420 Jewish and Palestinian Americans, and others, met for dinner
and dialogue near San Francisco on November 15, 1997, to begin
changing the nature of their relationships. This is this story, as
reported by Walt Hays in Timeline, March/April 1998.

Another Step in the Public Peace Process

   The Story
   Ambassador Dennis Ross: His talk and contribution to the event
   Ronald Young: A talk by the Executive Director, U.S. Interreligious Committee for Peace in the Middle East
   The 24-page "Evening Program and Reconciliation Resource" booklet: How to order it
   Other Dialogue Groups

The Story

"Peace is not about politics, it's about people." That was how Ambassador Dennis Ross, U.S. Department of State Special Middle East Coordinator, affirmed the commitment of 420 Jews, Palestinians and "others" (supporters of peace who are neither Jewish nor Palestinian) who attended a dinner held near San Francisco in November 1997.
Entitled "Building A Common Future," the dinner is thought to be the largest gathering of its kind ever held in the U.S. The program featured dialogue between American Jews and Palestinians over dinner, entertainment by a Jewish storyteller and a Palestinian musician, moving stories of other reconciliation projects all over the country, informative speeches about the conflict and possibilities for its resolution, and an invitation for all present to further the reconciliation process through smaller dinner meetings starting in February. All in all, as noted by Ambassador Ross, while peace must ultimately be made in Israel/Palestine, convocations such as the November event are an important model of how the two peoples can build the bonds that make peace possible.
The dinner was an outgrowth of a long history in the Foundation for Global Community. Back in 1991, when we were called Beyond War, the Foundationís Middle East Task Force sponsored a conference at our retreat center in California attended by eleven prominent Israelis and Palestinians, including a representative of the PLO. With the help of Dr. Harold Saunders, who as an Assistant Secretary of State had helped facilitate the Camp David Accords between Israel and Egypt, the conference participants drafted a model peace agreement and also introduced the concept of the "public" peace process, in which citizens build the personal relationships that are a prerequisite for political peacemaking. Three Foundation volunteers, Len and Libby Traubman and Carol Kittermaster, decided that one way to continue the public peace process in this country would be to start a dialogue between American Jews and Palestinians. The initial meetings were difficult, as people from each group were more intent on sharing their pain than listening to that of the other. But once the participants moved beyond stereotypes and encountered each other as people, they bondedóto the point where a steady group of about 30 people, calling themselves the Jewish-Palestinian Living Room Dialogue Group, has now met monthly for over five years and was able to plan and execute an event like the November dinner.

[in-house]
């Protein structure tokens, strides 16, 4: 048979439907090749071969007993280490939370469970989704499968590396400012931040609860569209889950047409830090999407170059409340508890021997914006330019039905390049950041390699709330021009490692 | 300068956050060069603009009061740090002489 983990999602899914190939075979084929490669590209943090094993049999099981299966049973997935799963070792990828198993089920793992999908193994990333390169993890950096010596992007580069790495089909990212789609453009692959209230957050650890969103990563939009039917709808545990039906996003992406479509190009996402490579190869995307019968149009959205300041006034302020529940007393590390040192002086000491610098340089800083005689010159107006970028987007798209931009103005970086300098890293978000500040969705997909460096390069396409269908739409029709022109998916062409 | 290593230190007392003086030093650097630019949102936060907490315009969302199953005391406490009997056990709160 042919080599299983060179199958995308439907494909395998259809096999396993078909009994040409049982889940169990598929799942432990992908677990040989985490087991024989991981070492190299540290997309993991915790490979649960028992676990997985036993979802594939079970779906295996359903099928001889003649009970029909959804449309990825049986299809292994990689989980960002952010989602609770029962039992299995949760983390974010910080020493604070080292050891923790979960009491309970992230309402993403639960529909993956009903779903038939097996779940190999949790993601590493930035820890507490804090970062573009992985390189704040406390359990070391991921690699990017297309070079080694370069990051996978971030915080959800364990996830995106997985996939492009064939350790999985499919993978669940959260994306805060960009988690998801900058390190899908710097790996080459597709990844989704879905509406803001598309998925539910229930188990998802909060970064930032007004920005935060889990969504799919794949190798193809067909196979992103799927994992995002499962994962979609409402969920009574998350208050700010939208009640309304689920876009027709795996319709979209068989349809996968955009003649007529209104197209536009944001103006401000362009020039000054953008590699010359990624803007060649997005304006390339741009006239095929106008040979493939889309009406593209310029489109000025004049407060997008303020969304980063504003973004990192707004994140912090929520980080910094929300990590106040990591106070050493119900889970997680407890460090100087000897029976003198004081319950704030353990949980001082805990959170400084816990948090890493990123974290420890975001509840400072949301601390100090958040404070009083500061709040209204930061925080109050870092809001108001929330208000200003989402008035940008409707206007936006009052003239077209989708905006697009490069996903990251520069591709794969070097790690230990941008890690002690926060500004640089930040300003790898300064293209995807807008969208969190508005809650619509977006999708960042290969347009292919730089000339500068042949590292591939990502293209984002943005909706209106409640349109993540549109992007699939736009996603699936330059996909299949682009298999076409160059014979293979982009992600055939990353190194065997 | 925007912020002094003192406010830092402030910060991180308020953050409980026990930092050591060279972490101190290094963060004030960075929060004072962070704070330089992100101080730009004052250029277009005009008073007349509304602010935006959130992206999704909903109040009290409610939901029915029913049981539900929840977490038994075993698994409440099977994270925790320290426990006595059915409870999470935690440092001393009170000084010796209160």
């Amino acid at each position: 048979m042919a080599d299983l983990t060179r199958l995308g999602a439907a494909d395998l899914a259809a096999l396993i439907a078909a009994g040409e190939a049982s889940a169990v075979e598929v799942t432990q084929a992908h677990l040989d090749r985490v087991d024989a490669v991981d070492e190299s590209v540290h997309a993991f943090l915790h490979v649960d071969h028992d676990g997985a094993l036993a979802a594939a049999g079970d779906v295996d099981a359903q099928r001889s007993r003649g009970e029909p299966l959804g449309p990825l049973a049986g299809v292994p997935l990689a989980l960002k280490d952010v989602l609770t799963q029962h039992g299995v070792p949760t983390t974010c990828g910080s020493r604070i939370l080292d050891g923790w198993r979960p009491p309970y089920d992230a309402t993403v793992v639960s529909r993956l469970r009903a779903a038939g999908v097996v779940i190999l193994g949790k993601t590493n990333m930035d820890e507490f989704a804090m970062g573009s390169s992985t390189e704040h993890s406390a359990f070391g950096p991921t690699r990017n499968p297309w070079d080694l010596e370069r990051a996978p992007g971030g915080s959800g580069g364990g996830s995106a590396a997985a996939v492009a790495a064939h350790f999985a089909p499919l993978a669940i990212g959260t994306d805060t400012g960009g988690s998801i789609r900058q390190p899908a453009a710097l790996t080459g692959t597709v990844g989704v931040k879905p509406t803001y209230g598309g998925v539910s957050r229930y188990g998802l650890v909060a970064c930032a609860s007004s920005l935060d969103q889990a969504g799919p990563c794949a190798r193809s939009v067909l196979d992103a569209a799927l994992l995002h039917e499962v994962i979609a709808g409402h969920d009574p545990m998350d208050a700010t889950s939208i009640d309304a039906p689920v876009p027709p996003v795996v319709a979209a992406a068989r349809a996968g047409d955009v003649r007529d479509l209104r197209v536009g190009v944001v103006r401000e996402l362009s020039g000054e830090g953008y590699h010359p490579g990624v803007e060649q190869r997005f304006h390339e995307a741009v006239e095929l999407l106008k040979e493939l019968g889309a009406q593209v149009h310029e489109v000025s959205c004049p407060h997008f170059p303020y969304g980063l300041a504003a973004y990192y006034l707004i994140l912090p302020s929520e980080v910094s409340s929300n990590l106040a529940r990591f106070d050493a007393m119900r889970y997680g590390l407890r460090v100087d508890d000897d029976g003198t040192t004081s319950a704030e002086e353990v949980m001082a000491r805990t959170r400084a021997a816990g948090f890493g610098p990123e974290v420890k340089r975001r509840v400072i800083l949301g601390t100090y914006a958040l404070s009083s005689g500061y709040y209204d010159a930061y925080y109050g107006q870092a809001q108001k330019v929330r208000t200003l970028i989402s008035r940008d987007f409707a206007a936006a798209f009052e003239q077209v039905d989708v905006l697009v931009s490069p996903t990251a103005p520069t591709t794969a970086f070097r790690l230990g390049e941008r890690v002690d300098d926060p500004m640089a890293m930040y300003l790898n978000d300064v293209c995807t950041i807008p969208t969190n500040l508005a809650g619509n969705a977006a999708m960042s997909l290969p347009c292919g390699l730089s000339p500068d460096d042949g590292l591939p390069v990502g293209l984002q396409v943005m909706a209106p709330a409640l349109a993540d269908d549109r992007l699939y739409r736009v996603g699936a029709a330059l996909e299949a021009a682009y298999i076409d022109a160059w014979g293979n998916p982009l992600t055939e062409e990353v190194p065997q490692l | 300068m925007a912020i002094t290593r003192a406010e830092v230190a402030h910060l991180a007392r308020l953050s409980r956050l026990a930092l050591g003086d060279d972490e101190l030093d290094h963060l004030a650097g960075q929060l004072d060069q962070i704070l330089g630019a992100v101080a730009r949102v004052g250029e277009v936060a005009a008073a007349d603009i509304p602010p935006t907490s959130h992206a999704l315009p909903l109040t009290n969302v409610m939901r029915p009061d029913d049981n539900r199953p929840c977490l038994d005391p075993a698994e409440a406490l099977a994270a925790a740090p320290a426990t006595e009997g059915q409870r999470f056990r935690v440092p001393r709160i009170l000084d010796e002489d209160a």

About two years ago the group became concerned that we had become so comfortable with each other that we were in danger of becoming more of a social club than workers for peace. With that realization, we began to intersperse our discussions with various efforts at outreach. Two of the projects involved raising money and giving donated medical equipment to help needy institutions in Israel and the Occupied Territories, first for small hospitals and later for schools.
By Spring 1997 we were ready to try something bigger. Brainstorming sessions elicited the idea of a dinner-dialogue with a major speaker, but the questions were whether a small group like ours could (a) attract such a speaker, and (b) carry off such a giant undertaking. In answer to the first question, it turned out that Ambassador Ross had grown up in the Bay Area, and two of our Jewish members, Eric and Hilde Gattmann, knew his mother. So we decided to invite him and ask his mother to help us. To our shock and surprise, he accepted, thereby immediately moving the question of our ability to execute the event from the abstract to the very real.
Scary decisions then had to be made, like how large a room to reserve and how many guests to guarantee. The decision to go for 400 ratcheted our commitment even higher, because we were now forced to confront the reality of getting people there and handling all the logistics. In response to that challenge, everyone went to work. In addition to planning the program and inviting everyone we could think of, we each took on specific assignments. For example, Donald Stone put together a slide show of Israelis and Palestinians, entitled "The Faces of Our People"; Carol Kittermaster talked a friend into letting her prune enough off her olive trees to put branches on each dinner table; and Nahida Salem translated key phrases into Arabic. Many people spent hours fulfilling various other tasks.